Each day, Google Maps transfers so much data it is measured in petabytes (that’s a digit with 15 zeros behind it). And that’s just the Maps platform of the Internet giant. With all of this data being transferred through cyberspace, security is a big issue. According to experts the focus should be on securing entire platforms, rather than individual servers with applications, to really secure the flow of data in the cyber supply chain. How to tackle this issue was the topic of discussion at the May 26 CyberMaryland Forum, held at the Robert H. Smith School of Business. Leaders from federal and state government joined academics and industry practitioners in the half-day session.
More than 65 participants attend the forum, which was hosted by the Tech Council of Maryland, supported by the Maryland Department of Business and Economic Development (DBED), and sponsored by the Smith School, the University of Maryland Office of Research, law firm Morrison & Foerster, and industry partners SAIC, CDW, IT Solutions, and NETCONN Solutions. The University of Maryland’s Department of Computer Science also participated.
Research professor Sandor Boyson, co-director of the Smith School’s Supply Chain Management Center, organized a panel on public/private partnerships for securing the IT supply chain. Boyson brought together representatives from SAIC, the National Institute of Standards and Technology, and the National Security Agency to talk about the ways their organizations are working to address information security.
“The cyber supply chain is a competitive advantage for the United States,” said Boyson. “We have to ensure it remains an advantage with an effective strategy for global supply chain risk management.”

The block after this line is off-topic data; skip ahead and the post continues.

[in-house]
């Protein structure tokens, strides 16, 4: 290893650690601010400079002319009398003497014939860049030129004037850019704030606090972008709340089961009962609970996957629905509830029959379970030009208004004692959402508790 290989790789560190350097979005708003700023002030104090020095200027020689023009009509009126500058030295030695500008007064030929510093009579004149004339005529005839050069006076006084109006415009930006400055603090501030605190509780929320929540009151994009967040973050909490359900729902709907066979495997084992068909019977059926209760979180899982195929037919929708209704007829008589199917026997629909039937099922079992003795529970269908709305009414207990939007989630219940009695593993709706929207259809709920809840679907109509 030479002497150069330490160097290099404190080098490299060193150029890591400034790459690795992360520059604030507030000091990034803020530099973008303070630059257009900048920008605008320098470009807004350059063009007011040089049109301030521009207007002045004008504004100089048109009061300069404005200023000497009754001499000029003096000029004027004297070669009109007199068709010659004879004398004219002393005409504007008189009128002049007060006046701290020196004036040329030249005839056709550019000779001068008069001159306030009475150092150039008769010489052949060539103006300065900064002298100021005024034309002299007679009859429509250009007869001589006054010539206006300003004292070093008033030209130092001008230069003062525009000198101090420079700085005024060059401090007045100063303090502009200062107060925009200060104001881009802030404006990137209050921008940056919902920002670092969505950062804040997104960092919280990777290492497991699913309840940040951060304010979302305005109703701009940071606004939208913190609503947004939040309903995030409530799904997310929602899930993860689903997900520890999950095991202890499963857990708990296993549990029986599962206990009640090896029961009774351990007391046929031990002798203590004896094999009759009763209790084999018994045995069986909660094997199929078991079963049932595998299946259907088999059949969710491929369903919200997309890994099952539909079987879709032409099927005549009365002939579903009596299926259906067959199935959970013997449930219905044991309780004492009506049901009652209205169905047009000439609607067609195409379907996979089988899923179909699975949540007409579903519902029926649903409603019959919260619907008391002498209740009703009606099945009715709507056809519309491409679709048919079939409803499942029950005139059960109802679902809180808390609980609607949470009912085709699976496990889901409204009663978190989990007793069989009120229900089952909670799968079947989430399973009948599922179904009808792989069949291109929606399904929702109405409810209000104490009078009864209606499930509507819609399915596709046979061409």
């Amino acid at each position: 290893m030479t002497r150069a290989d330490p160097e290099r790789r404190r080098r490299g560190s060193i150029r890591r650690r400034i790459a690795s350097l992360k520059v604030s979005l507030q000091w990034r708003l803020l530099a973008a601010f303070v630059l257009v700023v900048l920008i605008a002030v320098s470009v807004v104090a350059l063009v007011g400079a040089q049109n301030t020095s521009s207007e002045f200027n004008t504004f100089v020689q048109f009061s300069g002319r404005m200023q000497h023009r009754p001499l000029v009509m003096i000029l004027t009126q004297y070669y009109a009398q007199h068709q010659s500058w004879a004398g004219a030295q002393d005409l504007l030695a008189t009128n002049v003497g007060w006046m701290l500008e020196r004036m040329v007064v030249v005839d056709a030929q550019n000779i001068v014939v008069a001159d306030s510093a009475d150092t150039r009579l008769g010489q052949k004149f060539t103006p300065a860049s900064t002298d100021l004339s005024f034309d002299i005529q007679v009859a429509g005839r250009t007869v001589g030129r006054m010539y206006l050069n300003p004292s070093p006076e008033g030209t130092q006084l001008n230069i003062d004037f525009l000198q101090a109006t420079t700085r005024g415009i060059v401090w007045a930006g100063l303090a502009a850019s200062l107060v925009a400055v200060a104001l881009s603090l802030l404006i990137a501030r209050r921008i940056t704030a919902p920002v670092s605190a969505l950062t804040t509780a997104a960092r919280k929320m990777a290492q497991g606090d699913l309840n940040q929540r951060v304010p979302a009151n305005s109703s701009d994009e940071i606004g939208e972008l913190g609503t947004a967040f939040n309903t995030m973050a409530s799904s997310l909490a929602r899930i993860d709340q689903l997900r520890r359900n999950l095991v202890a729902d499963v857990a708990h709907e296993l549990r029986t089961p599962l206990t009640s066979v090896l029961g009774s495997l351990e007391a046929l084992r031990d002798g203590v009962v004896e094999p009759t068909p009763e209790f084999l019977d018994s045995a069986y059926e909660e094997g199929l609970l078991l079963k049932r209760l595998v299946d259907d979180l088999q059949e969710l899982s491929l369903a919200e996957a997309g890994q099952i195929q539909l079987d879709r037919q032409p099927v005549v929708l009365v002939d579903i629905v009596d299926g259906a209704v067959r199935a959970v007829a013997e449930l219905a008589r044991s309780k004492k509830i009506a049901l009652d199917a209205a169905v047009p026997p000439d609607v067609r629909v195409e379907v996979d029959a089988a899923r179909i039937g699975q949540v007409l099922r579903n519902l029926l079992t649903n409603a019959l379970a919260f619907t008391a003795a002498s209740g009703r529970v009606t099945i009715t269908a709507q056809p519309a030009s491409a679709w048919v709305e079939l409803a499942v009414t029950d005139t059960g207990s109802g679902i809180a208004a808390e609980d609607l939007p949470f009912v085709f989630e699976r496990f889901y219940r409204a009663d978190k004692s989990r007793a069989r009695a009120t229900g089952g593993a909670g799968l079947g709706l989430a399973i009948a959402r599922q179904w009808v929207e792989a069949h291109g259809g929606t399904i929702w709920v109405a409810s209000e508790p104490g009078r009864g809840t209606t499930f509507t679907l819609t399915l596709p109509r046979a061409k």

Along with Hart Rossman, chief technology office for cybersecurity systems at SAIC, Boyson and the Supply Chain Management Center developed a business-process template for organizations to assess the risk in their cyber supply chains, and then manage that risk. The Smith School continues to explore ways to impact cybersecurity for the government and industry. Boyson and co-authors Lisa Harrington and professor Thomas Corsi, co-director of the Supply Chain Management Center, have a book on the topic coming out in August that compiles input from leading organizations on cyber supply chain risk management.
The Smith School is well-positioned as leader in cybersecurity for the supply chain and adds to the state’s leadership in the area. According to the Department of Business and Economic Development, the state leads the nation in information technology jobs, thanks to the high concentration of software and technology companies, plus federal facilities, the Department of Defense, and leading research institutions. This translates to jobs and economic growth for Maryland.